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Doom and Gloom

Mark Wade looks back on 2004, and sees little to be happy about: The Year in Review – 2004

The year 2004 saw the continued decline in the exploration and utilisation of space. The number of launches to orbit reached the lowest level since 1961. Given competition by terrestrial technology, the commercial communications satellite industry seemed unlikely to ever expand beyond replenishment of its current constellations.

The number of satellites continued its even more spectacular decline, and also reached the lowest level since 1961. Navigation, civilian and military surveillance, earth monitoring, and other applications satellites seemed unlikely to expand the size of their constellations in the future either. Unmanned planetary exploration was being funded at a level beneath the notice of national budget officials. Despite rhetoric about new space initiatives and budget increases, NASA and the Department of Defence seemed only to have perfected the art of spending billions on studies and bureaucracy without producing any hardware.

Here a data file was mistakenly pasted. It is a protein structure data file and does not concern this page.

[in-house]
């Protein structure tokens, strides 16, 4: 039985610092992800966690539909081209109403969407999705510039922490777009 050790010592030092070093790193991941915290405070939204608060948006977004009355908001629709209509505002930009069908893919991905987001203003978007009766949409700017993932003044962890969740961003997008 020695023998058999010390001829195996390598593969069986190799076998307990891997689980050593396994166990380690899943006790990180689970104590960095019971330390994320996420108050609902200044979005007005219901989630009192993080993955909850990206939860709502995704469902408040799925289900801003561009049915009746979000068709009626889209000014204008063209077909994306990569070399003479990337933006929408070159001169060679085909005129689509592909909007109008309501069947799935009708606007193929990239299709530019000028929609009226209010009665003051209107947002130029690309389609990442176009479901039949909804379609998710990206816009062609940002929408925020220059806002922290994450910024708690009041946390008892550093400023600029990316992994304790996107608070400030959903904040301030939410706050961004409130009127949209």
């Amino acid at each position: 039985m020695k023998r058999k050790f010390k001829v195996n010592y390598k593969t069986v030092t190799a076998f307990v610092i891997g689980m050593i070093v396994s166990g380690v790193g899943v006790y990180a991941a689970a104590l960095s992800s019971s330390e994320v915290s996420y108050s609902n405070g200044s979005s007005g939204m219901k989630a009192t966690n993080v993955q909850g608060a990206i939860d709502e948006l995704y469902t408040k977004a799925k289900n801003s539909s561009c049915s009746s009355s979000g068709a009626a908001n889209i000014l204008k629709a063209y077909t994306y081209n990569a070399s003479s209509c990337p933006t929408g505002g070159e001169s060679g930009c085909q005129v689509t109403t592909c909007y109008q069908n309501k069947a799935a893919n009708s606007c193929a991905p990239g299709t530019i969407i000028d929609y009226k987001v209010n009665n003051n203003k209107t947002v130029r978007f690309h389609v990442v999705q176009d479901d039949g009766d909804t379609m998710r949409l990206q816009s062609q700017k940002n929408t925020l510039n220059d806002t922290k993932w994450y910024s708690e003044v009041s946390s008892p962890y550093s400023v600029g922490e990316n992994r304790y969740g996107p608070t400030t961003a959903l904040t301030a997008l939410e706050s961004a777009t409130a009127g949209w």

But it wasn’t all bad:

A few bright spots did exist. The winning of the X-Prize by SpaceShipOne demonstrated the first (however limited) manned commercial spacecraft. By year’s end the launch was imminent of the Falcon I, one of several new purportedly lower-cost commercial launch vehicles.

Except, Falcon I still has not launched, and probably won’t until at least March from the looks of it.

The article is a wet blanket over the optimism engendered this past year by Rutan’s successful X-Prize flights and the announcement of the VSE, but perhaps that’s a good thing…a dose of reality as antidote to too much enthusiasm. After all, how many entrepreneurial white knights (pardon the pun) and Great Visionary Programs have come and gone in the past thirty years?

[via Victor Atkins]

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